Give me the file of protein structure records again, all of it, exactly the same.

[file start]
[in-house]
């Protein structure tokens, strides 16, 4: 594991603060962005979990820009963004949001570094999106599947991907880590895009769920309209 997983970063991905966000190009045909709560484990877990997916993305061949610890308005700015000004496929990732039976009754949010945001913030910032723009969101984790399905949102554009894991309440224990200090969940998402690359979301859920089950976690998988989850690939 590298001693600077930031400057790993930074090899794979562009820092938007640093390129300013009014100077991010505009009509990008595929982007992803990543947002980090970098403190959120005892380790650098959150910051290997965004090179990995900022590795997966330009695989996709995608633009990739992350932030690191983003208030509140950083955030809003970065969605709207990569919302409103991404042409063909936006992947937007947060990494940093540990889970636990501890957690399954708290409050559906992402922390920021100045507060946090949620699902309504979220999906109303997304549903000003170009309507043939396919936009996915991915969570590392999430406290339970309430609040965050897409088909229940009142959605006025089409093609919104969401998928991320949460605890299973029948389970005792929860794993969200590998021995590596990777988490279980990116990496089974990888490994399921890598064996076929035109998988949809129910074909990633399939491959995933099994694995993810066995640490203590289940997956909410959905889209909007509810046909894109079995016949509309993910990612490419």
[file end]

[in-house]
């Protein structure tokens, strides 16, 4: 594991603060962005979990820009963004949001570094999106599947991907880590895009769920309209 997983970063991905966000190009045909709560484990877990997916993305061949610890308005700015000004496929990732039976009754949010945001913030910032723009969101984790399905949102554009894991309440224990200090969940998402690359979301859920089950976690998988989850690939 590298001693600077930031400057790993930074090899794979562009820092938007640093390129300013009014100077991010505009009509990008595929982007992803990543947002980090970098403190959120005892380790650098959150910051290997965004090179990995900022590795997966330009695989996709995608633009990739992350932030690191983003208030509140950083955030809003970065969605709207990569919302409103991404042409063909936006992947937007947060990494940093540990889970636990501890957690399954708290409050559906992402922390920021100045507060946090949620699902309504979220999906109303997304549903000003170009309507043939396919936009996915991915969570590392999430406290339970309430609040965050897409088909229940009142959605006025089409093609919104969401998928991320949460605890299973029948389970005792929860794993969200590998021995590596990777988490279980990116990496089974990888490994399921890598064996076929035109998988949809129910074909990633399939491959995933099994694995993810066995640490203590289940997956909410959905889209909007509810046909894109079995016949509309993910990612490419």